More generous masters were known for encouraging their servants to take to the ice. Nicholas Blundell, the Lord of the Manor of Little Crosby in Merseyside, England, wrote in his eighteenth century diaries of taking his servants ice skating and Lord Halifax of Hickleton allowed his servants to skate on a South Yorkshire pond, recalling "beginners being impelled... on a wooden chair from the kitchen by the excellent Smith who had begun life 50 years earlier as my mother's pony boy and had become butler." Perhaps most amusing are accounts of masters actually REQUIRING the help to entertain them with their skating. The eccentric Henry Pelham Archibald Douglas Pelham-Clinton, 7th Duke of Newcastle-under-Lyme reportedly spent two million pounds constructing tunnels, underground chambers, a large ballroom, chapel, conservatories and skating rinks at Welbeck Abbey. Skating ran in the Duke's family - he was a descendant of William Grant, the subject of Gilbert Stuart's famous painting "The Skater" - but the only times the skating rinks were used were when he demanded that his chamber maids and stable boys skate for his amusement. Similarly, E.S. Turner's book "What the Butler Saw: Two Hundred and Fifty Years of the Servant Problem" recalled how the Duke of Portland installed a skating rink on his grounds "on which his servants were expected to disport. According to a family memoir, if he came across a maid sweeping a corridor he ordered her out to skate, whether she had any desire to do so or not."

For other masters, the popularity of skating posed a major dilemma. There are many accounts from the turn of the century of maids refusing to accept positions unless they were given two or three nights off a week to go skating. These 'demands' became so widespread that "Punch" Magazine even depicted a maid refusing a job because there was no skating rink nearby in one of its 'Servantgalism' cartoons. Pardon the pun, but the icing on cake? In the March 20, 1908 edition of The Port Augusta Dispatch, one uppity Australian lady of the house wrote in to complain about her help thusly: "The young person who can lay claim to the simplest rudimentary knowledge of domestic affairs is scarce indeed. I have tried a long series of town 'ladies' who kindly consented to board with me and do a little housework at odd times, but their abilities if they had any were all in the social line. In fact 'going out' appeared to be their forte. One was an accomplished skater. While the Glaciarium was open, not a single night did she miss, and when fancy dress carnivals were on (and they seemed to occur with unceasing regularity once a week) she was lost to the public during the preceding day, her whole attention being devoted to the fancy toilette. It is satisfactory to know, that one's cook has secured several prizes as a fancy skater, but one could wish that her ability had been more in her hands and less in her feet."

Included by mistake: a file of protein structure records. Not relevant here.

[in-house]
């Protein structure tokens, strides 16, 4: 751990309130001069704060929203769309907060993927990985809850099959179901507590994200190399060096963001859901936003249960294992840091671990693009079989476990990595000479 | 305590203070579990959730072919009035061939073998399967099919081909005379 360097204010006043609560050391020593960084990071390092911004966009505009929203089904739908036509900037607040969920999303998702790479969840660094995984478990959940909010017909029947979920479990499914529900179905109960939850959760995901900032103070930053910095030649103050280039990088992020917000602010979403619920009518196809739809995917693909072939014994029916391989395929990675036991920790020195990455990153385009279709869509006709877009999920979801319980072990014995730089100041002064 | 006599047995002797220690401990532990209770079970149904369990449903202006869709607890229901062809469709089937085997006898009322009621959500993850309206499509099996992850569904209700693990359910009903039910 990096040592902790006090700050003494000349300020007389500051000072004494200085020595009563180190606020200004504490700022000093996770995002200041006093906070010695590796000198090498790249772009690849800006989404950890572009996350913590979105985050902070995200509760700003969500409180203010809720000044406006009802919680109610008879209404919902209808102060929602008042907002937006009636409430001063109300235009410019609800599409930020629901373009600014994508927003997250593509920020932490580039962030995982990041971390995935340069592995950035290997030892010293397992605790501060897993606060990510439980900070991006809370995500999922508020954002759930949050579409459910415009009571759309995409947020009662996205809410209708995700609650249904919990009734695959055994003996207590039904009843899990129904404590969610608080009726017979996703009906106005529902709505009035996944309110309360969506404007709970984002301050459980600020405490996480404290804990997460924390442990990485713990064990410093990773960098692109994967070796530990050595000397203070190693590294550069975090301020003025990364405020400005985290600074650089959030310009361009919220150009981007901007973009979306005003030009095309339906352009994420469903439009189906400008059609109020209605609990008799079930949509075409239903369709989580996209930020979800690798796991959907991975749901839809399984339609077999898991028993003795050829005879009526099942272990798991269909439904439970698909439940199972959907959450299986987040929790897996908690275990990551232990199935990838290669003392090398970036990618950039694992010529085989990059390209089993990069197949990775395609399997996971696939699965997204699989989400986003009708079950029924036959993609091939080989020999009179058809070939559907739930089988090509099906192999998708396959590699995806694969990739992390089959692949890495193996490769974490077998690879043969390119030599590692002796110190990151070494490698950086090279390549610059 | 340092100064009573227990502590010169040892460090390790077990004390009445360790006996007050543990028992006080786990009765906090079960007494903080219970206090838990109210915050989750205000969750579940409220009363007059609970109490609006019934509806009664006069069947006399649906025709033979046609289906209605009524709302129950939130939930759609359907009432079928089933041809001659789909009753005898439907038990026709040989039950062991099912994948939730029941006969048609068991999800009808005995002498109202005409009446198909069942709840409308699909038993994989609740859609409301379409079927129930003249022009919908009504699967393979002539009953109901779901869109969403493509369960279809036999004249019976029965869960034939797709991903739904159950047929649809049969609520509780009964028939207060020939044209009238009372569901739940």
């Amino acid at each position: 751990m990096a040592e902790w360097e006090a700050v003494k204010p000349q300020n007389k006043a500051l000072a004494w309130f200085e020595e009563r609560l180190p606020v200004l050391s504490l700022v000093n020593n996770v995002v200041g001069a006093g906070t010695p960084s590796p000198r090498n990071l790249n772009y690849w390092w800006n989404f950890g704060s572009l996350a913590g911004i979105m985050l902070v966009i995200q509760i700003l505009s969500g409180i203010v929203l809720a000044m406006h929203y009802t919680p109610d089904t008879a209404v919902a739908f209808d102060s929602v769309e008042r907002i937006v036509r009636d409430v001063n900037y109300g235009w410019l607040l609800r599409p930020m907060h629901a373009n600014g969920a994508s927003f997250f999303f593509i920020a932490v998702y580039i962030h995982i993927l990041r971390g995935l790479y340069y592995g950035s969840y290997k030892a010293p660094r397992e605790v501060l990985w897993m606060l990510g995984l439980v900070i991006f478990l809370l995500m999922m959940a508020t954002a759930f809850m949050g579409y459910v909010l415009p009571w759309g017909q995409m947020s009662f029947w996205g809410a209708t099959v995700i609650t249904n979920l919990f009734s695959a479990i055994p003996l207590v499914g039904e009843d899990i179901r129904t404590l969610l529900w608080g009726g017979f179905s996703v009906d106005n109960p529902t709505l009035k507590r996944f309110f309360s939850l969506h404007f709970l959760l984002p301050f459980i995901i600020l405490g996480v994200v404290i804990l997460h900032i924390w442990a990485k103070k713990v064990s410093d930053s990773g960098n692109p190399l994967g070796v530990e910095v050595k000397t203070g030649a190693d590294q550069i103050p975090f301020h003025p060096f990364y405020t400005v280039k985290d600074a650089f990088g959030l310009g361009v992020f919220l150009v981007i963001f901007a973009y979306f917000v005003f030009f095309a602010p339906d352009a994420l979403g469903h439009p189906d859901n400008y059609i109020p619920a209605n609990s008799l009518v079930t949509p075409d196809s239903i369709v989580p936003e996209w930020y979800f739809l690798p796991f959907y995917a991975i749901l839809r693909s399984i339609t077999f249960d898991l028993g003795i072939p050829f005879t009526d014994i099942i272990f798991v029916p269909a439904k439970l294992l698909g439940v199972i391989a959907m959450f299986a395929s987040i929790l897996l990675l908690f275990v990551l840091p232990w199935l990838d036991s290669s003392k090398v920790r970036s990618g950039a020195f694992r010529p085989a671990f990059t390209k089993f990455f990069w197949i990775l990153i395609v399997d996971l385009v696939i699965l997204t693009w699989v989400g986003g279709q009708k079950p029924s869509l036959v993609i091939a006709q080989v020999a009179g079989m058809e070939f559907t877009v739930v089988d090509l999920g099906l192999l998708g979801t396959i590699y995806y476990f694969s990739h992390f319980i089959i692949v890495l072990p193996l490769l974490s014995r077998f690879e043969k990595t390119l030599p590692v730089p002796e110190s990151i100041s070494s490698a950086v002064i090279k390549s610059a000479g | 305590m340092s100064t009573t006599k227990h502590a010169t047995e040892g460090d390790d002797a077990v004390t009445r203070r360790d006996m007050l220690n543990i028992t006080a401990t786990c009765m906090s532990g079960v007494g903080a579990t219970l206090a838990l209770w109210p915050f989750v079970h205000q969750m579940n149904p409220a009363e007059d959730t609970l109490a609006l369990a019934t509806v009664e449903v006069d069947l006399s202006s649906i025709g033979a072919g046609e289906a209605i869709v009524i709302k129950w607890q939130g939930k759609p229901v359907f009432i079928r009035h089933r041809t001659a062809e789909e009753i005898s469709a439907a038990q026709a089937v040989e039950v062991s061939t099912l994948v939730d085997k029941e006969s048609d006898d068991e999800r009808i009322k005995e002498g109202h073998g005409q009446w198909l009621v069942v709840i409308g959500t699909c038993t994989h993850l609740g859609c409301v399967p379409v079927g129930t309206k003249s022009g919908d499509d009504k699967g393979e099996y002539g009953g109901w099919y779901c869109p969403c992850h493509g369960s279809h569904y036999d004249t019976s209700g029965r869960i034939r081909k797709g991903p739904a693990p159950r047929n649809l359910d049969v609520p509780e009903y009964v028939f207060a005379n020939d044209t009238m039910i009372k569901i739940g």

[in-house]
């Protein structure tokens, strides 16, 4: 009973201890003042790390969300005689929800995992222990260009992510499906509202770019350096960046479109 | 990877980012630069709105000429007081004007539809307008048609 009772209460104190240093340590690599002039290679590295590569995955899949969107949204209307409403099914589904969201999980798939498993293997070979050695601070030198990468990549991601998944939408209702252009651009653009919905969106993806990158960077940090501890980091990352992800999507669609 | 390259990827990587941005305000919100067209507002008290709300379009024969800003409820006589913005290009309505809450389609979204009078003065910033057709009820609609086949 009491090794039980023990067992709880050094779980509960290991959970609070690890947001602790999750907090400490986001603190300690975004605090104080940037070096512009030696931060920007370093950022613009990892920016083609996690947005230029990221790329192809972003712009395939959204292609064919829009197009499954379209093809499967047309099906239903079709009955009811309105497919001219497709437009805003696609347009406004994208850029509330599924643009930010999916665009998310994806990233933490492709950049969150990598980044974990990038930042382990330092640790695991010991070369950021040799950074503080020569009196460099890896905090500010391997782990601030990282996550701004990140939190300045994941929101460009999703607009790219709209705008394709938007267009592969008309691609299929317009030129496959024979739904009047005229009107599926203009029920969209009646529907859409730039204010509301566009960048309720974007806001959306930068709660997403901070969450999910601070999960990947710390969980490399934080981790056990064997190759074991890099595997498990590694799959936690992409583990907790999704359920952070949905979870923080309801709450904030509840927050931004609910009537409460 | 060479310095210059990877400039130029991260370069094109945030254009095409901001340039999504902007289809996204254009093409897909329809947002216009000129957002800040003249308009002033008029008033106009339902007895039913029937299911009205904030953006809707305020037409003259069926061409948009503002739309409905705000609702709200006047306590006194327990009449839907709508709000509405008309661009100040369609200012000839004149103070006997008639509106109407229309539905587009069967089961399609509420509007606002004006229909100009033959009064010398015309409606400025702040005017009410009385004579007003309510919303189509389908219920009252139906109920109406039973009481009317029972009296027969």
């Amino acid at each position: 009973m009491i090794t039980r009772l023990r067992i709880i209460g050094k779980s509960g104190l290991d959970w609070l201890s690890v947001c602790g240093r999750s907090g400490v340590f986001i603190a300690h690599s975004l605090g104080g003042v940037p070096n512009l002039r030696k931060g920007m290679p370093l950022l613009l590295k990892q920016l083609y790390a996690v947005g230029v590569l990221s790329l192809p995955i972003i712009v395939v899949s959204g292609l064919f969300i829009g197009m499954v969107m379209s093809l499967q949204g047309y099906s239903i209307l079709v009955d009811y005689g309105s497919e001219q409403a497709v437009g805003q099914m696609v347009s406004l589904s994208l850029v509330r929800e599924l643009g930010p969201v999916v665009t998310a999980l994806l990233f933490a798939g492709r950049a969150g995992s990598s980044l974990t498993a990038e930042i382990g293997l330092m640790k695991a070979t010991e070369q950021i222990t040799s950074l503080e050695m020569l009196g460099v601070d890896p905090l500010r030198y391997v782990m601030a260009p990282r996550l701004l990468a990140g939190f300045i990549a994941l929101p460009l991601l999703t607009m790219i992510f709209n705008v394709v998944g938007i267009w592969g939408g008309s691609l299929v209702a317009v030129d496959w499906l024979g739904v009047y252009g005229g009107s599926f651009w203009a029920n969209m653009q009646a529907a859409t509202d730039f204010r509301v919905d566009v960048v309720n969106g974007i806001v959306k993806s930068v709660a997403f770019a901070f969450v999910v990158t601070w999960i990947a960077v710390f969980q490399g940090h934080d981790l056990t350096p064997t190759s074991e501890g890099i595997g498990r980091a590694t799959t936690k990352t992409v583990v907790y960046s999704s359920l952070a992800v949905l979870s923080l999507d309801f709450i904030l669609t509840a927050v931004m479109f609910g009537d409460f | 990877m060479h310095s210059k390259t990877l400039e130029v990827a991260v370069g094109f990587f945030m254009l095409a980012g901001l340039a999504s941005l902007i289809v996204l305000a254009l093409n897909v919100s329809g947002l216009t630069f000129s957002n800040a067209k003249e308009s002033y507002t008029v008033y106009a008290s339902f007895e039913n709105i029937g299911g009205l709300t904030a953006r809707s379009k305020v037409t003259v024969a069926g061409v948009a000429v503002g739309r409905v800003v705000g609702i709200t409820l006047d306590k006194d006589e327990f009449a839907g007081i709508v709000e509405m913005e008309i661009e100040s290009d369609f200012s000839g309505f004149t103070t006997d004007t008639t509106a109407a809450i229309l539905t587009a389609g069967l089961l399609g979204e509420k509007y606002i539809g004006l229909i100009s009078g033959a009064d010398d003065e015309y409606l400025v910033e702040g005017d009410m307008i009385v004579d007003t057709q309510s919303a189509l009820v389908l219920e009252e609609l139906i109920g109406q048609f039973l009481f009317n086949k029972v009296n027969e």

Of all these stories of servants skating, perhaps the most charming is an anecdote from the March 3, 1955 edition of The Milwaukee Chronicle, which noted that "the known history of floor waxing starts with the French whose palace parquet surfaces gleamed with wax polished by servants who skated across the floors with rags tied to their feet." There you have it! If you don't think history can teach you anything, you are wrong. Take a lesson from old Jeeves - or Jacques - and get to cracking on those floors. I may be mistaken, but I believe you get extra points for Swiffering up extra stains in the second half of your program.

Skate Guard is a blog dedicated to preserving the rich, colourful and fascinating history of figure skating and archives hundreds of compelling features and interviews in a searchable format for readers worldwide. Though there never has been nor will there be a charge for access to these resources, you taking the time to 'like' on the blog's Facebook page at http://www.facebook.com/SkateGuard would be so very much appreciated. Already 'liking'? Consider sharing this feature for others via social media. It would make all the difference in the blog reaching a wider audience. Have a question or comment regarding anything you have read here or have a suggestion for a topic related to figure skating history you would like to see covered? I'd love to hear from you! Learn the many ways you can reach out at http://skateguard1.blogspot.ca/p/contact.html.

Saturday, 6 February 2016

The Most Hated Skating Judge In Vienna

When Jane Vaughn won her two U.S. titles in 1941 and 1942, bombs were dropping overseas. Genocide and unspeakable horrors were taking place in Nazi concentration camps. When she retired from the sport after winning her second title, she married then First Lieutenant Henry Sullivan of the Air Army Corps Henry Sullivan (who went on to be a Commandant and the head of the Air Force Academy) and settled in Omaha, Nebraska where she remained active in the sport writing for "Skating" magazine and serving as an international judge at countless events.